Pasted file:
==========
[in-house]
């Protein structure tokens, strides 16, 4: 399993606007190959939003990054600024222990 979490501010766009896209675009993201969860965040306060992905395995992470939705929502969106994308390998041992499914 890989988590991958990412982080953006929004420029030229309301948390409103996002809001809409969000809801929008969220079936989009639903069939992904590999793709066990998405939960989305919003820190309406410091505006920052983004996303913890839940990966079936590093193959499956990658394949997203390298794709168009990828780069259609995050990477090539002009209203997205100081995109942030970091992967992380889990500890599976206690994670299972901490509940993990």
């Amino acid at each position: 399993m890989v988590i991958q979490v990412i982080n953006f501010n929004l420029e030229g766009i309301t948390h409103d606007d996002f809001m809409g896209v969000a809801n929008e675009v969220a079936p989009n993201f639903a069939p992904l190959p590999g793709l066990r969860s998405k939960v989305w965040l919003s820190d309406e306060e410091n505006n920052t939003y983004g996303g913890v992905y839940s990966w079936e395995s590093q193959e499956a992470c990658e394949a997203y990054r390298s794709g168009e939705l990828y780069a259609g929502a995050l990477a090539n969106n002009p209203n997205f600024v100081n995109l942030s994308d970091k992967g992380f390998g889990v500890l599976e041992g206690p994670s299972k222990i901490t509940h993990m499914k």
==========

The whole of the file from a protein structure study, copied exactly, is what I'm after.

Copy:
[in-house]
């Protein structure tokens, strides 16, 4: 399993606007190959939003990054600024222990 979490501010766009896209675009993201969860965040306060992905395995992470939705929502969106994308390998041992499914 890989988590991958990412982080953006929004420029030229309301948390409103996002809001809409969000809801929008969220079936989009639903069939992904590999793709066990998405939960989305919003820190309406410091505006920052983004996303913890839940990966079936590093193959499956990658394949997203390298794709168009990828780069259609995050990477090539002009209203997205100081995109942030970091992967992380889990500890599976206690994670299972901490509940993990």
């Amino acid at each position: 399993m890989v988590i991958q979490v990412i982080n953006f501010n929004l420029e030229g766009i309301t948390h409103d606007d996002f809001m809409g896209v969000a809801n929008e675009v969220a079936p989009n993201f639903a069939p992904l190959p590999g793709l066990r969860s998405k939960v989305w965040l919003s820190d309406e306060e410091n505006n920052t939003y983004g996303g913890v992905y839940s990966w079936e395995s590093q193959e499956a992470c990658e394949a997203y990054r390298s794709g168009e939705l990828y780069a259609g929502a995050l990477a090539n969106n002009p209203n997205f600024v100081n995109l942030s994308d970091k992967g992380f390998g889990v500890l599976e041992g206690p994670s299972k222990i901490t509940h993990m499914k």